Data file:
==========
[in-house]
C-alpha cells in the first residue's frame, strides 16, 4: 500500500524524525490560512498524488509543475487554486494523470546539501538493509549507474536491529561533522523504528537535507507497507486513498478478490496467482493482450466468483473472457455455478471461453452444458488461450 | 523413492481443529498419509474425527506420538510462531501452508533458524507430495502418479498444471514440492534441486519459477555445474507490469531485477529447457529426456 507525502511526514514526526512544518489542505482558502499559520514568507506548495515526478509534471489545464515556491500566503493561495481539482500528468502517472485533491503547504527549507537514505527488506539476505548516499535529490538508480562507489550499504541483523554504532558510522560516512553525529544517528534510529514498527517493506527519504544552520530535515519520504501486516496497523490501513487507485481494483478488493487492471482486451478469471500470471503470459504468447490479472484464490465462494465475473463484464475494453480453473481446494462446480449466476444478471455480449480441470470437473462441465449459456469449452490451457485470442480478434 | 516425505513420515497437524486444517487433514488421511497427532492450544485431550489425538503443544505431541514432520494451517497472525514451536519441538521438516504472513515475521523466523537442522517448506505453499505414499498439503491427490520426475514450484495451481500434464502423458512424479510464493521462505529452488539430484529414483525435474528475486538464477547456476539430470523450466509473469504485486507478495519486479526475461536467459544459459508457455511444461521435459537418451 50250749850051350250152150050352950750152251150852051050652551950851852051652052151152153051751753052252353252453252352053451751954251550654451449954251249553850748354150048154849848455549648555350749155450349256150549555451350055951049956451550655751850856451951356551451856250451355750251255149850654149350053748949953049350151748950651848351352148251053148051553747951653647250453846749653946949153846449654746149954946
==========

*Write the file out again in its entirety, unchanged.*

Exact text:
[in-house]
C-alpha cells in the first residue's frame, strides 16, 4: 500500500524524525490560512498524488509543475487554486494523470546539501538493509549507474536491529561533522523504528537535507507497507486513498478478490496467482493482450466468483473472457455455478471461453452444458488461450 | 523413492481443529498419509474425527506420538510462531501452508533458524507430495502418479498444471514440492534441486519459477555445474507490469531485477529447457529426456 507525502511526514514526526512544518489542505482558502499559520514568507506548495515526478509534471489545464515556491500566503493561495481539482500528468502517472485533491503547504527549507537514505527488506539476505548516499535529490538508480562507489550499504541483523554504532558510522560516512553525529544517528534510529514498527517493506527519504544552520530535515519520504501486516496497523490501513487507485481494483478488493487492471482486451478469471500470471503470459504468447490479472484464490465462494465475473463484464475494453480453473481446494462446480449466476444478471455480449480441470470437473462441465449459456469449452490451457485470442480478434 | 516425505513420515497437524486444517487433514488421511497427532492450544485431550489425538503443544505431541514432520494451517497472525514451536519441538521438516504472513515475521523466523537442522517448506505453499505414499498439503491427490520426475514450484495451481500434464502423458512424479510464493521462505529452488539430484529414483525435474528475486538464477547456476539430470523450466509473469504485486507478495519486479526475461536467459544459459508457455511444461521435459537418451 50250749850051350250152150050352950750152251150852051050652551950851852051652052151152153051751753052252353252453252352053451751954251550654451449954251249553850748354150048154849848455549648555350749155450349256150549555451350055951049956451550655751850856451951356551451856250451355750251255149850654149350053748949953049350151748950651848351352148251053148051553747951653647250453846749653946949153846449654746149954946